Taste

Mukimono, The Must-See Japanese Art Of Fruit And Vegetable Carving

Stunning.
03/06/2017 11:56am ET | Updated March 6, 2017

Growing up stateside, the primary motivation to eat our vegetables is that we’re constantly told they’ll make us healthy. But in Japan, the motivation comes in the form of art. An ancient Japanese practice known as mukimono focuses on the art of intricately carving vegetables into unusual shapes, and it would easily inspire us to eat our veggies. Who wouldn’t want to chow down on broccoli when it looks like this?

A post shared by 岳 (@gakugakugakugakugaku1) on

Or bite into a peppery radish when it comes with this beautiful design on it?

A post shared by 岳 (@gakugakugakugakugaku1) on

Or a carrot, when it comes with a beautiful rose in its center?

基本ですねー

A post shared by 岳 (@gakugakugakugakugaku1) on

Or when it comes looped into this chain-link puzzle?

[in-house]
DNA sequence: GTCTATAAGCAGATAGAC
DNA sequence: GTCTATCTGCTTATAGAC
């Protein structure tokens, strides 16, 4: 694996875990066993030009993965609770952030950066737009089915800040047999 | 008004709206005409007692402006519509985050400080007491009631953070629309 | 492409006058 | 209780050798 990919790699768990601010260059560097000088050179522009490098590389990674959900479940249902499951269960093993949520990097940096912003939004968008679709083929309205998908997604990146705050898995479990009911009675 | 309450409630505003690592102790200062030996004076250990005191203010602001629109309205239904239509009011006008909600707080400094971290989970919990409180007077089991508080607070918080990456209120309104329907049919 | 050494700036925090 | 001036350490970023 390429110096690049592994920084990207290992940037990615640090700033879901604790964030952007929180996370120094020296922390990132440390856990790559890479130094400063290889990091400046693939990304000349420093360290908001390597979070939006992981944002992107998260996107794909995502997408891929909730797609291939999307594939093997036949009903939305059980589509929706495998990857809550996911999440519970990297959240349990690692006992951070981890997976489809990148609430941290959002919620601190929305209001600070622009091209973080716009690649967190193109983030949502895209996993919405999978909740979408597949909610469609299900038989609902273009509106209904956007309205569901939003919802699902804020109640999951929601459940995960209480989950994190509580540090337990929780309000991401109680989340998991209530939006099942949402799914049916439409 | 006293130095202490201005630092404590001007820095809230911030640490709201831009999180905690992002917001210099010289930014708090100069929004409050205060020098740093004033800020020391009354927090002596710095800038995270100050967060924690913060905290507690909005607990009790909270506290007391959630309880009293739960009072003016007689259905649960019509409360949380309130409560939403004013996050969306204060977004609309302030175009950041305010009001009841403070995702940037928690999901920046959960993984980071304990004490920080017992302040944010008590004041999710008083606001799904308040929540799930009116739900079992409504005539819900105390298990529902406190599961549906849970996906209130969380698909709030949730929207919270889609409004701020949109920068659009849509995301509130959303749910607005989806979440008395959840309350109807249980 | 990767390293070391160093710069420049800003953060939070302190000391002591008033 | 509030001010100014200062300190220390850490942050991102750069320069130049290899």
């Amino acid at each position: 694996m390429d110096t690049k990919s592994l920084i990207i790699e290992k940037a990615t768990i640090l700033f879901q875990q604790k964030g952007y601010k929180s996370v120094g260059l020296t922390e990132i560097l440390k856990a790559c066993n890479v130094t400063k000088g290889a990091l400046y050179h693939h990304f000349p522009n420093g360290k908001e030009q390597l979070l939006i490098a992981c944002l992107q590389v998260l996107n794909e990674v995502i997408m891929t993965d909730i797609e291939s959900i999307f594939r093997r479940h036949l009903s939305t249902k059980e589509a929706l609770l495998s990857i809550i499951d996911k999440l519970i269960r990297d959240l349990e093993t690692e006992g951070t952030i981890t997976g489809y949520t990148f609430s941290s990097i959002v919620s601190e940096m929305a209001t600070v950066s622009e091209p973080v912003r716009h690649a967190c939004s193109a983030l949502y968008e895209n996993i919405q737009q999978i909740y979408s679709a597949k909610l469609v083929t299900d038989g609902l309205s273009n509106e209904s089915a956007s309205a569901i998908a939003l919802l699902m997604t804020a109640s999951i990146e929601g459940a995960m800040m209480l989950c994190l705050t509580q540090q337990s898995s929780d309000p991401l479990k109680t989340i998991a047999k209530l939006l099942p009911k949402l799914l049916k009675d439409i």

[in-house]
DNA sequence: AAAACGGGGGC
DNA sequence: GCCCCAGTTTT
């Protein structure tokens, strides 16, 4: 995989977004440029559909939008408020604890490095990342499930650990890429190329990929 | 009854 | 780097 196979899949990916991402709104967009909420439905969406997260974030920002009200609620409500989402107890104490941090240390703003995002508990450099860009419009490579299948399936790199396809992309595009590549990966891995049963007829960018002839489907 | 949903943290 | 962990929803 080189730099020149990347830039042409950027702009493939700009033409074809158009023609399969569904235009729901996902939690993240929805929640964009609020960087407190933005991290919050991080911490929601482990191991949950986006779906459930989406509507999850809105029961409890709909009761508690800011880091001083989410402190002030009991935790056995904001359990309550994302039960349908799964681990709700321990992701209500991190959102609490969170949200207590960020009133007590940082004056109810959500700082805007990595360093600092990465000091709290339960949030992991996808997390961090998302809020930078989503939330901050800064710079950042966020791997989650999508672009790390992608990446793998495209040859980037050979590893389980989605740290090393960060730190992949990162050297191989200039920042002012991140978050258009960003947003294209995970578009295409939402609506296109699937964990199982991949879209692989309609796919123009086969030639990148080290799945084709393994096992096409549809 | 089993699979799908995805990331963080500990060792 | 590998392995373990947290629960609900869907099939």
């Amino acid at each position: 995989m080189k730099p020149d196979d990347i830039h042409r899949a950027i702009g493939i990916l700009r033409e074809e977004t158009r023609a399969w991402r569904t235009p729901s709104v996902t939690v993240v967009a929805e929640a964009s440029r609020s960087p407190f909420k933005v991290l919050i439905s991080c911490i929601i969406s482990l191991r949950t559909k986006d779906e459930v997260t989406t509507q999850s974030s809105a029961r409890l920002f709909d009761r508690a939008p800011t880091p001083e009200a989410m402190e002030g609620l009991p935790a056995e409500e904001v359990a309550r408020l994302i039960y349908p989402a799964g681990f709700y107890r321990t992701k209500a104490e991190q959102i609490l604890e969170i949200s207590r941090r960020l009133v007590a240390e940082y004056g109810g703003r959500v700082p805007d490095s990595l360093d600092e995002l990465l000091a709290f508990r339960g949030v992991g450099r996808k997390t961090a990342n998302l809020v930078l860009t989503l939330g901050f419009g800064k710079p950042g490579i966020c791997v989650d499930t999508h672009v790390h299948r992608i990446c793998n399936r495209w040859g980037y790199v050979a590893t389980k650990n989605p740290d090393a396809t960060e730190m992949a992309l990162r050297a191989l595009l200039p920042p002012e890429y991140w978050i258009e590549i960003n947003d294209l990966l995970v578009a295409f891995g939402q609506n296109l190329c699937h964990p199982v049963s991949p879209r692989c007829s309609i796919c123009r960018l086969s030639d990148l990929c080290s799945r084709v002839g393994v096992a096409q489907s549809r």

Mukimono has been making waves on the internet because of Instagram sensation and mukimono artisit Gaku, but it has been around for centuries. Some say the practice dates back over a thousand years, but that it really became popular in Japan during the Edo period from 1603 to 1867. China and Thailand have similar produce-carving traditions.

The art of mukimono is often times served as a garnish, intended to bring a level of excitement and appeal to a dish. For the most part, as long as it’s been handled sanitarily, the design is entirely edible. And mukimono is not just for vegetables ― fruits are also a big part of the art. Look at how beautiful it is on an apple.

Or displayed on a melon.

And when the two colors of a watermelon are brought into the design, the result is simply stunning.

A post shared by Oscar Trujillo (@oscardtc96) on

We know what you’re thinking. Looking at all this beautiful produce art makes you wish you could carve something up. First, you should know that speciality knives exist for this art. Peel zesters, pairing knives and melon ballers are also useful to have on hand. Now, see how it’s done and take some notes:

Suggest a correction